Political Drama Not Affecting the Market—Here’s Why
History tends to repeat itself, for better or worse.
On Wednesday, January 6th, 2021, the U.S Capitol Building was invaded by pro-Trump nationalists. Five people were killed in the chaos including a Capitol police officer. Since the insurrection, President Trump has become the first U.S. President to be impeached twice while federal agents continue to make arrests.
This was not the first time the capital was attacked either. It was famously burned down by British soldiers during the War of 1812. While political pundits pontificated how this dark day may impact the future of democracy, the markets kept chugging along, hitting new highs baffling some investors.
But according to CNBC contributor and CEO of Ritholtz Wealth Management Josh Brown, the market usually ignores political events, “The market looked at the action … It looked right through it like it wasn’t even there. But that is not out of character. That is what stocks have historically been able to do.”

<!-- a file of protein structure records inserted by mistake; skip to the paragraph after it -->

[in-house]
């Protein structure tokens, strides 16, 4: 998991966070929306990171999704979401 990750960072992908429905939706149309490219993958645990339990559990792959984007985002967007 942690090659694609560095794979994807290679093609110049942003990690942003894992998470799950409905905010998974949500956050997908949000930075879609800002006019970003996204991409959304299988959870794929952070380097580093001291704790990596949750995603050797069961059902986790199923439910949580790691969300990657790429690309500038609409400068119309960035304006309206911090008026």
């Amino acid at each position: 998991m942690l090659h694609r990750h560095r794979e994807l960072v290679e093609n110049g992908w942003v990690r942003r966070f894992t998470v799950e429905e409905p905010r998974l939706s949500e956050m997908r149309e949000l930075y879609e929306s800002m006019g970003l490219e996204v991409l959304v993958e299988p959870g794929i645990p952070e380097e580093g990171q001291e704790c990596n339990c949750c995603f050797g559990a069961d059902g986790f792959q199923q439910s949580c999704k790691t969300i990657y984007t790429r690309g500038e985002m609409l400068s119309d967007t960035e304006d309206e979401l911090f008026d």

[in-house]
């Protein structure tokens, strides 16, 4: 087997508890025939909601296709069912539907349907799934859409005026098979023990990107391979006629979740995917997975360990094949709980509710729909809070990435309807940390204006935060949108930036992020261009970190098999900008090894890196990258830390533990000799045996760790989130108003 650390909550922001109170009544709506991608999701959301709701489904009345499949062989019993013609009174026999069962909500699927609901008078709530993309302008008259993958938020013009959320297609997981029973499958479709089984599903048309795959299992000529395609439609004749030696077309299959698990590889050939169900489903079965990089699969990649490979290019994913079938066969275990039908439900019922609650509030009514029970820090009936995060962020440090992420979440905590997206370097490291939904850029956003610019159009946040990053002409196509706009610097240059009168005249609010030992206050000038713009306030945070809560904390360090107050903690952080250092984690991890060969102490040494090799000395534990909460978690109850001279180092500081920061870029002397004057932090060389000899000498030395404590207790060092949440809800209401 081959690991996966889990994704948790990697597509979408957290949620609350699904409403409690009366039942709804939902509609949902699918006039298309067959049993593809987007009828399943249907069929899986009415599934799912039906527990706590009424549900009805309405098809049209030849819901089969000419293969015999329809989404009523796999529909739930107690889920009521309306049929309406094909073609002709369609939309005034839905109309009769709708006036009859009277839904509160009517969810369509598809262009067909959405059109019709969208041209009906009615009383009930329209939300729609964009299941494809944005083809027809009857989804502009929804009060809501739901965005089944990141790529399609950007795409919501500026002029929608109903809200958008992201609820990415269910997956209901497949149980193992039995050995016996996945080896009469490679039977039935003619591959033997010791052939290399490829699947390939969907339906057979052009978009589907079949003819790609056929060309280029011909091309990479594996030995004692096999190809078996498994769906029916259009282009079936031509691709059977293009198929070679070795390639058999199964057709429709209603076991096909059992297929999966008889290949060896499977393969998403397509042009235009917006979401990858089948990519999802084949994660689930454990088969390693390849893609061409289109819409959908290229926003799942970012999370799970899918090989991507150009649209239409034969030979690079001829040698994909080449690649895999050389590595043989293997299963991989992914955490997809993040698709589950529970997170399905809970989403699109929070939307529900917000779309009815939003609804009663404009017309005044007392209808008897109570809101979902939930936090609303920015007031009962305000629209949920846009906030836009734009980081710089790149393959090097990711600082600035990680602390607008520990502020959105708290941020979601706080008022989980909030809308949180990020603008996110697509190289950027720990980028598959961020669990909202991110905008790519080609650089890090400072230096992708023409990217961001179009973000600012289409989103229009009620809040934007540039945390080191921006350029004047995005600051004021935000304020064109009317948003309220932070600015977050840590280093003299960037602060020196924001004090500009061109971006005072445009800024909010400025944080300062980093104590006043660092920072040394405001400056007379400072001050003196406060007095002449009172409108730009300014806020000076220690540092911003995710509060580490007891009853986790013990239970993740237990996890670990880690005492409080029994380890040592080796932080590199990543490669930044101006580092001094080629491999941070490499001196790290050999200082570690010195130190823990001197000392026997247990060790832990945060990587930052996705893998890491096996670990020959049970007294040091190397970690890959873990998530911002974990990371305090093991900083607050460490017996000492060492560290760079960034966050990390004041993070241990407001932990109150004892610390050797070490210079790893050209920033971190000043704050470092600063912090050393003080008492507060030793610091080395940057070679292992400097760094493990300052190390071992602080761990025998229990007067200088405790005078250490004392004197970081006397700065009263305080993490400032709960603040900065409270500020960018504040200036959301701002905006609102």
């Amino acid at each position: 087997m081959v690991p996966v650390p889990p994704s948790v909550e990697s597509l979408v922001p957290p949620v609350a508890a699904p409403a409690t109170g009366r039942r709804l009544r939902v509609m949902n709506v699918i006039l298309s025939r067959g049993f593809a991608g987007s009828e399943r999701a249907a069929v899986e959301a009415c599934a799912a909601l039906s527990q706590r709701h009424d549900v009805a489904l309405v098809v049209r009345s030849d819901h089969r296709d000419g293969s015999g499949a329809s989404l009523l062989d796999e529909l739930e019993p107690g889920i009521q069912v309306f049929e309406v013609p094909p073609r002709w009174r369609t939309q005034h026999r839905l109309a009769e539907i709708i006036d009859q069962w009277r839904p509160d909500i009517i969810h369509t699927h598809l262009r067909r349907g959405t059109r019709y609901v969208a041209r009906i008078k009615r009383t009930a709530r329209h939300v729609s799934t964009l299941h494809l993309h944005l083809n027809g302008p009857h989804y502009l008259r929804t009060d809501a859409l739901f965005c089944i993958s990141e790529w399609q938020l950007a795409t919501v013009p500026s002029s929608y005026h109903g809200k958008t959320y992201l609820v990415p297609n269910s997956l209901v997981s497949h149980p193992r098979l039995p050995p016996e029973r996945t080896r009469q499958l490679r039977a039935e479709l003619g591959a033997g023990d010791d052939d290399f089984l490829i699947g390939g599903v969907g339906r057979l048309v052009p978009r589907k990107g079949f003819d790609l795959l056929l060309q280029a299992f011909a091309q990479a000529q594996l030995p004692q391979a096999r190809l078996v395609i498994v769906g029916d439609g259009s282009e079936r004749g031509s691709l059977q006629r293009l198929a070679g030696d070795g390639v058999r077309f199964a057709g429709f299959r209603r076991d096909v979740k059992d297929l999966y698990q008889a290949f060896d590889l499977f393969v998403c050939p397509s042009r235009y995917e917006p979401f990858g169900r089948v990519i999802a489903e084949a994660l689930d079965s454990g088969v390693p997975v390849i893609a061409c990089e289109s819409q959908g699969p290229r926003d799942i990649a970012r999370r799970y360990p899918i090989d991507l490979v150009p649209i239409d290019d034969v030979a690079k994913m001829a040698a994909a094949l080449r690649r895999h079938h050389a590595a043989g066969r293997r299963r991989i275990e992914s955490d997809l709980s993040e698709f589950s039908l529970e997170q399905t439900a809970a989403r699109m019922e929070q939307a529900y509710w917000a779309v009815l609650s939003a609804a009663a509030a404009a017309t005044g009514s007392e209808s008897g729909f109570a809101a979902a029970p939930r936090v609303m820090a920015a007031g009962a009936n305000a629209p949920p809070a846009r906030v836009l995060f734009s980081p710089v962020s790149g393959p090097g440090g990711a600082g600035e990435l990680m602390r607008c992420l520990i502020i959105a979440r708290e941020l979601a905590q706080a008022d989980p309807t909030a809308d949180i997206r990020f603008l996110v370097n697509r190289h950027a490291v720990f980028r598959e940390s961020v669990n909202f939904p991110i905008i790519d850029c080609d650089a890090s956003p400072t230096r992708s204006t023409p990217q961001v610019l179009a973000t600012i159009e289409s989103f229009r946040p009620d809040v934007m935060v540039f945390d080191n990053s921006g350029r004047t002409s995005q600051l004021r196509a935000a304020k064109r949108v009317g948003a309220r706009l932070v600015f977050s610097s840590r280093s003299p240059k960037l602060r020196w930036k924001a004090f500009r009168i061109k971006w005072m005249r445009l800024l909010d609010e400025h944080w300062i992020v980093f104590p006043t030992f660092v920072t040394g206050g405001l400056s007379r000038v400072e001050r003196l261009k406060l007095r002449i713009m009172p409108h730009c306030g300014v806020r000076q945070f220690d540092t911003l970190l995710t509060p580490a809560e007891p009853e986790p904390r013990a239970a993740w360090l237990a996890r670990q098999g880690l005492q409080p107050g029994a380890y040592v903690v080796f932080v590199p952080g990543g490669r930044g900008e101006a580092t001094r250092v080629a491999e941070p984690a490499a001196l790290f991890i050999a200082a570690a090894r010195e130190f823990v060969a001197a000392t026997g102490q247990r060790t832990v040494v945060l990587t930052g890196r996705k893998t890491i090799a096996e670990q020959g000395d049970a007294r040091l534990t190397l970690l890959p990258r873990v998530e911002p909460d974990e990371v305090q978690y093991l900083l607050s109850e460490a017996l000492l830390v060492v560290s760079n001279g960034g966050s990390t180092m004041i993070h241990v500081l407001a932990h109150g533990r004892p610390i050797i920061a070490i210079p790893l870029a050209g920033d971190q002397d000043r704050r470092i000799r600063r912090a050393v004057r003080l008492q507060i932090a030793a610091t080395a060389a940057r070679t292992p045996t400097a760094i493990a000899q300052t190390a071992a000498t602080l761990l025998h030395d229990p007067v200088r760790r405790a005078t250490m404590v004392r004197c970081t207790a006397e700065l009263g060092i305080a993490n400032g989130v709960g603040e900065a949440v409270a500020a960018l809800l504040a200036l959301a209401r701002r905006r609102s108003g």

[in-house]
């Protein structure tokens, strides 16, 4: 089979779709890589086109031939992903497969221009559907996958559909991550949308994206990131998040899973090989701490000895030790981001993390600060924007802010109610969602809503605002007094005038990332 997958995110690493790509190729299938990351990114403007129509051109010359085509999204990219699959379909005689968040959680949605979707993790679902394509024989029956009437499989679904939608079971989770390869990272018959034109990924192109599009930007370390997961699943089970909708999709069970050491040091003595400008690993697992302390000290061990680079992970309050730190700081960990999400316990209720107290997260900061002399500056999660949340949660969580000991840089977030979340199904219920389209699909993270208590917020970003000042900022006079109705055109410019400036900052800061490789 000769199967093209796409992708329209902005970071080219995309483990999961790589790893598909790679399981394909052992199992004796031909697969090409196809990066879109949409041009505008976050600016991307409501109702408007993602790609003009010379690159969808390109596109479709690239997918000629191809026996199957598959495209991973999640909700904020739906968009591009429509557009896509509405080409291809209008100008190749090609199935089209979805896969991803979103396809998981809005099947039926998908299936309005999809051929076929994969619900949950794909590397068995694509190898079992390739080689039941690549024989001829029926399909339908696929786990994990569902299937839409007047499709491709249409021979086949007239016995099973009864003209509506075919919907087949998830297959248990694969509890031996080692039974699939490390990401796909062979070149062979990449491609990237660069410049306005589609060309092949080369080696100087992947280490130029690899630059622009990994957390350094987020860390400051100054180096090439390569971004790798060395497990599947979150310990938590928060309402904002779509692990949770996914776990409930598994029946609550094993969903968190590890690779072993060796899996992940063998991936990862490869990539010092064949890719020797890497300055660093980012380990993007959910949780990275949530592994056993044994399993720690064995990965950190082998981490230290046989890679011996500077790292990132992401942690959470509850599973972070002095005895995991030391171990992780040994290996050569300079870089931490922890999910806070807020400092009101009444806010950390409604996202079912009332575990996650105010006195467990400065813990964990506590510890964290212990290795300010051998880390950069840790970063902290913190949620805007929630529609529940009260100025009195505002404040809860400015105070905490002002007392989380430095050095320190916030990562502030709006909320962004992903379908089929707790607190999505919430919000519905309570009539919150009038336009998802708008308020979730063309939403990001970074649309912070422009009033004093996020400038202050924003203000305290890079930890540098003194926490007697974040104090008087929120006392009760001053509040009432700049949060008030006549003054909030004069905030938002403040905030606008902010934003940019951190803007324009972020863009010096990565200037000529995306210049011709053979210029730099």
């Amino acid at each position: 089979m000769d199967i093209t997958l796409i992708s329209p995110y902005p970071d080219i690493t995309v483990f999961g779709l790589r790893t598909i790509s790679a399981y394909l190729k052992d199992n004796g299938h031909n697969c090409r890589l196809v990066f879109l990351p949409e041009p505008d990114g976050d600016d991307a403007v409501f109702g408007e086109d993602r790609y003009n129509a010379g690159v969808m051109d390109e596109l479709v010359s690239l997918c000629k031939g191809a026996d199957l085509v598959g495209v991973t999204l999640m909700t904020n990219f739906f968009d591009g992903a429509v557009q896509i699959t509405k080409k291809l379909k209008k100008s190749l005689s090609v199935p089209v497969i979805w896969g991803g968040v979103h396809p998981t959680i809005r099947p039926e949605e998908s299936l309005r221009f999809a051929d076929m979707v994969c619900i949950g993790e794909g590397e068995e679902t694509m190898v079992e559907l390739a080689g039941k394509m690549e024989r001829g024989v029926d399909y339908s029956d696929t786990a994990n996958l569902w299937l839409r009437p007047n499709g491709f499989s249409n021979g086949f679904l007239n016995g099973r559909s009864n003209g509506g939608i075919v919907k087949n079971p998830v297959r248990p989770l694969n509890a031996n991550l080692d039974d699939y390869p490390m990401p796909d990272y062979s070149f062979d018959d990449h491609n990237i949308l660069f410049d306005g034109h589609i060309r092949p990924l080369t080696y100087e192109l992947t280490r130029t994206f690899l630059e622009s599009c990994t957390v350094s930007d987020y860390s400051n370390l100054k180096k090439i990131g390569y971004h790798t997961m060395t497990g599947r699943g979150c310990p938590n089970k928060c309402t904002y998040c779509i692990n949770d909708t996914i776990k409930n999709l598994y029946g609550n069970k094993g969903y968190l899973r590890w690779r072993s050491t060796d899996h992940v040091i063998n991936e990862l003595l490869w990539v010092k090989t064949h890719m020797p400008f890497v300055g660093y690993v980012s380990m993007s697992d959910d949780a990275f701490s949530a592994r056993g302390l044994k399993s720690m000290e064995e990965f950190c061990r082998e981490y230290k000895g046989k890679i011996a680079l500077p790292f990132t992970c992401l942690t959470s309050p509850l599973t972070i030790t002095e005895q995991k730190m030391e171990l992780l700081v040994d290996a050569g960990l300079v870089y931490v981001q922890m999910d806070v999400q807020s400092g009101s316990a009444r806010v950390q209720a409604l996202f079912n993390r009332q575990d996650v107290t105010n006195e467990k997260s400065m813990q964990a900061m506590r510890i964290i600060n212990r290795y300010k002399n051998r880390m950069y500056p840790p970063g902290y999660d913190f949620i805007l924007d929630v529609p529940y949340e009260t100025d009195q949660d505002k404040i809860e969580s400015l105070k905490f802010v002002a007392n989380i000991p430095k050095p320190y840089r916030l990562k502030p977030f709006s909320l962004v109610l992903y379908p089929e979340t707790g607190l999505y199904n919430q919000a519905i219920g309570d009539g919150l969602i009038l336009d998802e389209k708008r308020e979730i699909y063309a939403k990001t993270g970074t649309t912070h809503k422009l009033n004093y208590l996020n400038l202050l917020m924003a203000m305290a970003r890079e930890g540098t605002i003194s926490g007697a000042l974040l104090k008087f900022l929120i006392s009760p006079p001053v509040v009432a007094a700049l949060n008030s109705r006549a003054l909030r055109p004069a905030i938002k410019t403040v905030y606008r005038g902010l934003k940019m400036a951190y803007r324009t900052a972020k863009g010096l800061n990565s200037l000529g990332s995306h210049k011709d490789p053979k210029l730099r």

Brown pointed to historical precedents that shocked a nation but did not shake investors: two months after 9/11, the markets had recovered to pre-9/11 highs. Two days after the assassination of President John F. Kennedy, the markets were higher. KEEP READING
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